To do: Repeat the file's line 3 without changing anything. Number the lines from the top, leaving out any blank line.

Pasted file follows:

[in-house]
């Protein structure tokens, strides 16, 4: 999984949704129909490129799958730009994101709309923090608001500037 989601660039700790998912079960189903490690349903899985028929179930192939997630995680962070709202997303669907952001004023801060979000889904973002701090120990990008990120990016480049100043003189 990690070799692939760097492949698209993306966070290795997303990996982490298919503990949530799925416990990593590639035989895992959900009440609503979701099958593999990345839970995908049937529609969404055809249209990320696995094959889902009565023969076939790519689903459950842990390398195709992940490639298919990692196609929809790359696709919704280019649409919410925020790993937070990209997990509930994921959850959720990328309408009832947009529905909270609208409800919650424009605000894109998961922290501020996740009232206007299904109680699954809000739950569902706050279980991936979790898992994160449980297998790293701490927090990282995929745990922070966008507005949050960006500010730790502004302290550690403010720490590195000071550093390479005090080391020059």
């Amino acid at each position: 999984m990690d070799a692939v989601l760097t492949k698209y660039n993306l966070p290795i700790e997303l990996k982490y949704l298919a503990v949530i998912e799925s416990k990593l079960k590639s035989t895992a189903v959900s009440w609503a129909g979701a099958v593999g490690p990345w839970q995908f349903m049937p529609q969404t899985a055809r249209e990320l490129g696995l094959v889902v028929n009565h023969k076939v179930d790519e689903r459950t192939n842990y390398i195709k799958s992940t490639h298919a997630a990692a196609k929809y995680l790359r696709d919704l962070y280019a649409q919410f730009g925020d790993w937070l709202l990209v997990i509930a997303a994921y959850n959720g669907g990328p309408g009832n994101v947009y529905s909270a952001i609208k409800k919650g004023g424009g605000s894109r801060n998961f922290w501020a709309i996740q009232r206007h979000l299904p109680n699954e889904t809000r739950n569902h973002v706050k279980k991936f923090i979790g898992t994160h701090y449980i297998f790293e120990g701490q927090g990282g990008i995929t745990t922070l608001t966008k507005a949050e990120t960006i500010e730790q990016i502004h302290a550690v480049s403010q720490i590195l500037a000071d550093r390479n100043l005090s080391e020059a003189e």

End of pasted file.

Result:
């Amino acid at each position: 999984m990690d070799a692939v989601l760097t492949k698209y660039n993306l966070p290795i700790e997303l990996k982490y949704l298919a503990v949530i998912e799925s416990k990593l079960k590639s035989t895992a189903v959900s009440w609503a129909g979701a099958v593999g490690p990345w839970q995908f349903m049937p529609q969404t899985a055809r249209e990320l490129g696995l094959v889902v028929n009565h023969k076939v179930d790519e689903r459950t192939n842990y390398i195709k799958s992940t490639h298919a997630a990692a196609k929809y995680l790359r696709d919704l962070y280019a649409q919410f730009g925020d790993w937070l709202l990209v997990i509930a997303a994921y959850n959720g669907g990328p309408g009832n994101v947009y529905s909270a952001i609208k409800k919650g004023g424009g605000s894109r801060n998961f922290w501020a709309i996740q009232r206007h979000l299904p109680n699954e889904t809000r739950n569902h973002v706050k279980k991936f923090i979790g898992t994160h701090y449980i297998f790293e120990g701490q927090g990282g990008i995929t745990t922070l608001t966008k507005a949050e990120t960006i500010e730790q990016i502004h302290a550690v480049s403010q720490i590195l500037a000071d550093r390479n100043l005090s080391e020059a003189e």